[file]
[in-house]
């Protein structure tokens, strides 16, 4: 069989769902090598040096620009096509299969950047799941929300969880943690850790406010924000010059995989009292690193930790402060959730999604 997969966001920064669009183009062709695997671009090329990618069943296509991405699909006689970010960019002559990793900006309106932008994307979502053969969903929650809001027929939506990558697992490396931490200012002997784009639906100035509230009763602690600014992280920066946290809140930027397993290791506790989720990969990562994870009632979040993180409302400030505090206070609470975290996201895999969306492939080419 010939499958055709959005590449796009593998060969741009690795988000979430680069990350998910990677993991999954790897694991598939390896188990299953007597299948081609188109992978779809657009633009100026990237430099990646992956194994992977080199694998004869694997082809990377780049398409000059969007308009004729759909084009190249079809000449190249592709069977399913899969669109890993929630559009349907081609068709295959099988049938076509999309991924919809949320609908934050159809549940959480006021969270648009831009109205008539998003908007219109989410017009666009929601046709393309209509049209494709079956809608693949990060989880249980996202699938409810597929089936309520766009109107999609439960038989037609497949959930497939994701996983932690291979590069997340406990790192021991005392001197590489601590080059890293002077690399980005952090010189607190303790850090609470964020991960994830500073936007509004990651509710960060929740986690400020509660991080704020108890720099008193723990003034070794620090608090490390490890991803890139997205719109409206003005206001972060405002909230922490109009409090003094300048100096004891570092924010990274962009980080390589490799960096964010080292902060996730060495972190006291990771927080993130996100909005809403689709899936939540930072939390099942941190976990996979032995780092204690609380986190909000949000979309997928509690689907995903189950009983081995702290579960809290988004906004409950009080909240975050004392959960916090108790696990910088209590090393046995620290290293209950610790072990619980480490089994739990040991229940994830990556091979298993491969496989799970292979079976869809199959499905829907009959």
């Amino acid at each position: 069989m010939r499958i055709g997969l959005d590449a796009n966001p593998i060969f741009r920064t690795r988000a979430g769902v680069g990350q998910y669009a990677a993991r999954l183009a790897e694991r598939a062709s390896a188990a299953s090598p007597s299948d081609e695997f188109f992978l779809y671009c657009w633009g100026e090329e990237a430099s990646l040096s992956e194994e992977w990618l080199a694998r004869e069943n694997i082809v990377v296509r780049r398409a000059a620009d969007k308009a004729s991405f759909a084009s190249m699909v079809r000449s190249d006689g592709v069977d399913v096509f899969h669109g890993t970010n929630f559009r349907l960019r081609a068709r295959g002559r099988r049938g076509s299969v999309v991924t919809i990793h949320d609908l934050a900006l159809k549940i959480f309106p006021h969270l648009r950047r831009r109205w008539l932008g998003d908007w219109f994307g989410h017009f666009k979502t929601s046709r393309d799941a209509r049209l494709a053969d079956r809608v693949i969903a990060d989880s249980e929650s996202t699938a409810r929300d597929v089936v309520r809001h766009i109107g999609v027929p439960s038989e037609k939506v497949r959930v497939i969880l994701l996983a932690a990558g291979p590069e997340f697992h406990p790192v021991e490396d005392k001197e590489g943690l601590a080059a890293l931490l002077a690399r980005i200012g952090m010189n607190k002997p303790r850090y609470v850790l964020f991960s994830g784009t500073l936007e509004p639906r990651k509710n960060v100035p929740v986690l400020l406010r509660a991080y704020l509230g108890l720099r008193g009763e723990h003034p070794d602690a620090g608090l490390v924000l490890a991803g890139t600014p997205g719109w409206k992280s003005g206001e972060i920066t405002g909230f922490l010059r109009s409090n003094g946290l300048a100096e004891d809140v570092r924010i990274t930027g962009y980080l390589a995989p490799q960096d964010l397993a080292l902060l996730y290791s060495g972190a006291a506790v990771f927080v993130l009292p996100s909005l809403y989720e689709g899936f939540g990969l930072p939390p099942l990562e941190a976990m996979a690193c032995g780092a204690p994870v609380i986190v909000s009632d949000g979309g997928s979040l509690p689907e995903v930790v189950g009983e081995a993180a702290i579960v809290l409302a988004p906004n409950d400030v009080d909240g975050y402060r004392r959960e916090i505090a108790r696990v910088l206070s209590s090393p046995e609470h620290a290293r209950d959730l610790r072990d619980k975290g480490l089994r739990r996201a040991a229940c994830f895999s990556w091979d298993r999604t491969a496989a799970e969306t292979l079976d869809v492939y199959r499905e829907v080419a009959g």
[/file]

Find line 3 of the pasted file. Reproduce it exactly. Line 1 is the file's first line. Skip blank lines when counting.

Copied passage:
């Amino acid at each position: 069989m010939r499958i055709g997969l959005d590449a796009n966001p593998i060969f741009r920064t690795r988000a979430g769902v680069g990350q998910y669009a990677a993991r999954l183009a790897e694991r598939a062709s390896a188990a299953s090598p007597s299948d081609e695997f188109f992978l779809y671009c657009w633009g100026e090329e990237a430099s990646l040096s992956e194994e992977w990618l080199a694998r004869e069943n694997i082809v990377v296509r780049r398409a000059a620009d969007k308009a004729s991405f759909a084009s190249m699909v079809r000449s190249d006689g592709v069977d399913v096509f899969h669109g890993t970010n929630f559009r349907l960019r081609a068709r295959g002559r099988r049938g076509s299969v999309v991924t919809i990793h949320d609908l934050a900006l159809k549940i959480f309106p006021h969270l648009r950047r831009r109205w008539l932008g998003d908007w219109f994307g989410h017009f666009k979502t929601s046709r393309d799941a209509r049209l494709a053969d079956r809608v693949i969903a990060d989880s249980e929650s996202t699938a409810r929300d597929v089936v309520r809001h766009i109107g999609v027929p439960s038989e037609k939506v497949r959930v497939i969880l994701l996983a932690a990558g291979p590069e997340f697992h406990p790192v021991e490396d005392k001197e590489g943690l601590a080059a890293l931490l002077a690399r980005i200012g952090m010189n607190k002997p303790r850090y609470v850790l964020f991960s994830g784009t500073l936007e509004p639906r990651k509710n960060v100035p929740v986690l400020l406010r509660a991080y704020l509230g108890l720099r008193g009763e723990h003034p070794d602690a620090g608090l490390v924000l490890a991803g890139t600014p997205g719109w409206k992280s003005g206001e972060i920066t405002g909230f922490l010059r109009s409090n003094g946290l300048a100096e004891d809140v570092r924010i990274t930027g962009y980080l390589a995989p490799q960096d964010l397993a080292l902060l996730y290791s060495g972190a006291a506790v990771f927080v993130l009292p996100s909005l809403y989720e689709g899936f939540g990969l930072p939390p099942l990562e941190a976990m996979a690193c032995g780092a204690p994870v609380i986190v909000s009632d949000g979309g997928s979040l509690p689907e995903v930790v189950g009983e081995a993180a702290i579960v809290l409302a988004p906004n409950d400030v009080d909240g975050y402060r004392r959960e916090i505090a108790r696990v910088l206070s209590s090393p046995e609470h620290a290293r209950d959730l610790r072990d619980k975290g480490l089994r739990r996201a040991a229940c994830f895999s990556w091979d298993r999604t491969a496989a799970e969306t292979l079976d869809v492939y199959r499905e829907v080419a009959g």